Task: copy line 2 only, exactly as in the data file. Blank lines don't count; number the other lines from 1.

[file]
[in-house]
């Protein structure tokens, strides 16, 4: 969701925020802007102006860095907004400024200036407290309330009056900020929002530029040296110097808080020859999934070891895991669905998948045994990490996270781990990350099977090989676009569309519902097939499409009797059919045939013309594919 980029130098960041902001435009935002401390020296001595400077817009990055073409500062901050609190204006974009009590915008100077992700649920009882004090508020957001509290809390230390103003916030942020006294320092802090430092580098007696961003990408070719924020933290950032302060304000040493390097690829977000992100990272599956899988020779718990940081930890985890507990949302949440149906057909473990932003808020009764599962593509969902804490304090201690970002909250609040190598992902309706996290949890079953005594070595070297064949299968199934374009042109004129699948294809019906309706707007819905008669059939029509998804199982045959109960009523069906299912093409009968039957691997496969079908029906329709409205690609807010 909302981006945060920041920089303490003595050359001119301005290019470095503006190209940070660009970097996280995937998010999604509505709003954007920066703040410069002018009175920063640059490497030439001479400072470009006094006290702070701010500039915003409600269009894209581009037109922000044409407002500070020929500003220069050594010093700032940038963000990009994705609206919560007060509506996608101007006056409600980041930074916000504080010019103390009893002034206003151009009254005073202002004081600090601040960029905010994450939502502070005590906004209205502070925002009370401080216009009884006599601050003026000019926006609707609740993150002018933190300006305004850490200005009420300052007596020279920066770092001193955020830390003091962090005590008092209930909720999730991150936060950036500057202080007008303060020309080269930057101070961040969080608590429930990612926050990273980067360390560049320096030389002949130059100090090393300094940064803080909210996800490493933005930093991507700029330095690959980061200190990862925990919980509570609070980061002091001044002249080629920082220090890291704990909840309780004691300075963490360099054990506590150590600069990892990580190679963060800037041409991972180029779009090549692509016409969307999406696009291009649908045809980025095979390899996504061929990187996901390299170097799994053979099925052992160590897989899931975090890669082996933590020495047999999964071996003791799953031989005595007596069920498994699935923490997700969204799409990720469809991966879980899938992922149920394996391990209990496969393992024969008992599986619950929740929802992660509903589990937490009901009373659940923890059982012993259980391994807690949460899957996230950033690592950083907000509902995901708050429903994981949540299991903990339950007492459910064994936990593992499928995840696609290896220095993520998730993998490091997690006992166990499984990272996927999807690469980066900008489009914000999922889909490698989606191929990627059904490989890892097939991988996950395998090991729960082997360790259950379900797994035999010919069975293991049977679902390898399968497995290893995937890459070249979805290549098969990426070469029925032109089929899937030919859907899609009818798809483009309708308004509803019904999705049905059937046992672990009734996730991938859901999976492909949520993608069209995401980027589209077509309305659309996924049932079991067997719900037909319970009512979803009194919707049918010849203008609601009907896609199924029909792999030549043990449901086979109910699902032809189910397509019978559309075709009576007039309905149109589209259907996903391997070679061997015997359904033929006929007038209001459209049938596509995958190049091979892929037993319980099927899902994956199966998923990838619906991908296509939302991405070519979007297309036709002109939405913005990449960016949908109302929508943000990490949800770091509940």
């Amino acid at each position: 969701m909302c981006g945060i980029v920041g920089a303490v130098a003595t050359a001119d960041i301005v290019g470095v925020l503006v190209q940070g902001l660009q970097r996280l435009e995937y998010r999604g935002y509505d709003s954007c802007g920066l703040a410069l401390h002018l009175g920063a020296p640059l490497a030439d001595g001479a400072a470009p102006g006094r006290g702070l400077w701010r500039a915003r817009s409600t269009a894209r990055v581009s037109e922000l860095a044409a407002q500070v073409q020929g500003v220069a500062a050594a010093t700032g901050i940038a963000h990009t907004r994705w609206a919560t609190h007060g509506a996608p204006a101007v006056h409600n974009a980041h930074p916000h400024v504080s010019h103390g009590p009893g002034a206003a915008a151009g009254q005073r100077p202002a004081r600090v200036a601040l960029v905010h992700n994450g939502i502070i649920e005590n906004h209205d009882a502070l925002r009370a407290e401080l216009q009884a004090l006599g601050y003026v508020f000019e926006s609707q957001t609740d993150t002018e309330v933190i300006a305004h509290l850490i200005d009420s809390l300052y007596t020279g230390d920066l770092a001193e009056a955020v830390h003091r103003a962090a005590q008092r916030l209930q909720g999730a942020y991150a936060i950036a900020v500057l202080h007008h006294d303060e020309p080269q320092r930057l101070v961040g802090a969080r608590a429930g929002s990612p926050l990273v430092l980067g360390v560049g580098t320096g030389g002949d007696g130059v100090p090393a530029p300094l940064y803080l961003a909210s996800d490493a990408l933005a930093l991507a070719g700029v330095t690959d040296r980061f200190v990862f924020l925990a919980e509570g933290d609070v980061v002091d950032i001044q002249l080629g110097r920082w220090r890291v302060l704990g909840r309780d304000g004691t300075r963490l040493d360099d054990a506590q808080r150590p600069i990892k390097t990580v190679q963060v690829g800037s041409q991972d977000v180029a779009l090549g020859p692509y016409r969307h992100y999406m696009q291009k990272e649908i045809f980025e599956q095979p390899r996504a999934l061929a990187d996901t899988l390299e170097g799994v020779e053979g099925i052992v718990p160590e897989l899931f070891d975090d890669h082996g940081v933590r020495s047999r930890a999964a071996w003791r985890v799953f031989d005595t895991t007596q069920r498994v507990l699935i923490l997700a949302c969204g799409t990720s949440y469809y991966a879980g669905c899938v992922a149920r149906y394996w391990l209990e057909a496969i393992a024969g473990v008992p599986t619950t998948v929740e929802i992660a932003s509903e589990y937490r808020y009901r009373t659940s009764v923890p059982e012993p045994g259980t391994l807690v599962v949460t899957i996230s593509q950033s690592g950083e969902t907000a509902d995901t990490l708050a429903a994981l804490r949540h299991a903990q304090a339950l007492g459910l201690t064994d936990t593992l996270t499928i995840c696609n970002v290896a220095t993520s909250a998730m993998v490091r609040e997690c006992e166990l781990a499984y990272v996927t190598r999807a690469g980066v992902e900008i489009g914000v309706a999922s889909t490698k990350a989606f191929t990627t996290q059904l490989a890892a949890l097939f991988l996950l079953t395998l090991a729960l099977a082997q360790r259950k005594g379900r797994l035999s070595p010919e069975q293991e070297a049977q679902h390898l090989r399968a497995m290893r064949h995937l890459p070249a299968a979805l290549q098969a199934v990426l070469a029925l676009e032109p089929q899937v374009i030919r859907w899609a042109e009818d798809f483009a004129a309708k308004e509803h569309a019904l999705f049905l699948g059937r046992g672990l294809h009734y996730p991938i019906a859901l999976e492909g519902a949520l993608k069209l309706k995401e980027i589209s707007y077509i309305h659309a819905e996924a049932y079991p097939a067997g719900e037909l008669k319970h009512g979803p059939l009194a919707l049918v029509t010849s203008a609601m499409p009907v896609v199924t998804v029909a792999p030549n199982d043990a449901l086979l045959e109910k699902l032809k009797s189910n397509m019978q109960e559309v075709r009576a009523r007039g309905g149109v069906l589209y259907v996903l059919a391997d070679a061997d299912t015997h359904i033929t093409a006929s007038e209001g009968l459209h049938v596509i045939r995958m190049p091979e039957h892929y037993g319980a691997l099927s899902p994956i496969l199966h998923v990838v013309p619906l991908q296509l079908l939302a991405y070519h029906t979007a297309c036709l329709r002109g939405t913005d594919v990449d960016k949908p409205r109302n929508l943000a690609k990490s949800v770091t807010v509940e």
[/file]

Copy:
């Protein structure tokens, strides 16, 4: 969701925020802007102006860095907004400024200036407290309330009056900020929002530029040296110097808080020859999934070891895991669905998948045994990490996270781990990350099977090989676009569309519902097939499409009797059919045939013309594919 980029130098960041902001435009935002401390020296001595400077817009990055073409500062901050609190204006974009009590915008100077992700649920009882004090508020957001509290809390230390103003916030942020006294320092802090430092580098007696961003990408070719924020933290950032302060304000040493390097690829977000992100990272599956899988020779718990940081930890985890507990949302949440149906057909473990932003808020009764599962593509969902804490304090201690970002909250609040190598992902309706996290949890079953005594070595070297064949299968199934374009042109004129699948294809019906309706707007819905008669059939029509998804199982045959109960009523069906299912093409009968039957691997496969079908029906329709409205690609807010 909302981006945060920041920089303490003595050359001119301005290019470095503006190209940070660009970097996280995937998010999604509505709003954007920066703040410069002018009175920063640059490497030439001479400072470009006094006290702070701010500039915003409600269009894209581009037109922000044409407002500070020929500003220069050594010093700032940038963000990009994705609206919560007060509506996608101007006056409600980041930074916000504080010019103390009893002034206003151009009254005073202002004081600090601040960029905010994450939502502070005590906004209205502070925002009370401080216009009884006599601050003026000019926006609707609740993150002018933190300006305004850490200005009420300052007596020279920066770092001193955020830390003091962090005590008092209930909720999730991150936060950036500057202080007008303060020309080269930057101070961040969080608590429930990612926050990273980067360390560049320096030389002949130059100090090393300094940064803080909210996800490493933005930093991507700029330095690959980061200190990862925990919980509570609070980061002091001044002249080629920082220090890291704990909840309780004691300075963490360099054990506590150590600069990892990580190679963060800037041409991972180029779009090549692509016409969307999406696009291009649908045809980025095979390899996504061929990187996901390299170097799994053979099925052992160590897989899931975090890669082996933590020495047999999964071996003791799953031989005595007596069920498994699935923490997700969204799409990720469809991966879980899938992922149920394996391990209990496969393992024969008992599986619950929740929802992660509903589990937490009901009373659940923890059982012993259980391994807690949460899957996230950033690592950083907000509902995901708050429903994981949540299991903990339950007492459910064994936990593992499928995840696609290896220095993520998730993998490091997690006992166990499984990272996927999807690469980066900008489009914000999922889909490698989606191929990627059904490989890892097939991988996950395998090991729960082997360790259950379900797994035999010919069975293991049977679902390898399968497995290893995937890459070249979805290549098969990426070469029925032109089929899937030919859907899609009818798809483009309708308004509803019904999705049905059937046992672990009734996730991938859901999976492909949520993608069209995401980027589209077509309305659309996924049932079991067997719900037909319970009512979803009194919707049918010849203008609601009907896609199924029909792999030549043990449901086979109910699902032809189910397509019978559309075709009576007039309905149109589209259907996903391997070679061997015997359904033929006929007038209001459209049938596509995958190049091979892929037993319980099927899902994956199966998923990838619906991908296509939302991405070519979007297309036709002109939405913005990449960016949908109302929508943000990490949800770091509940």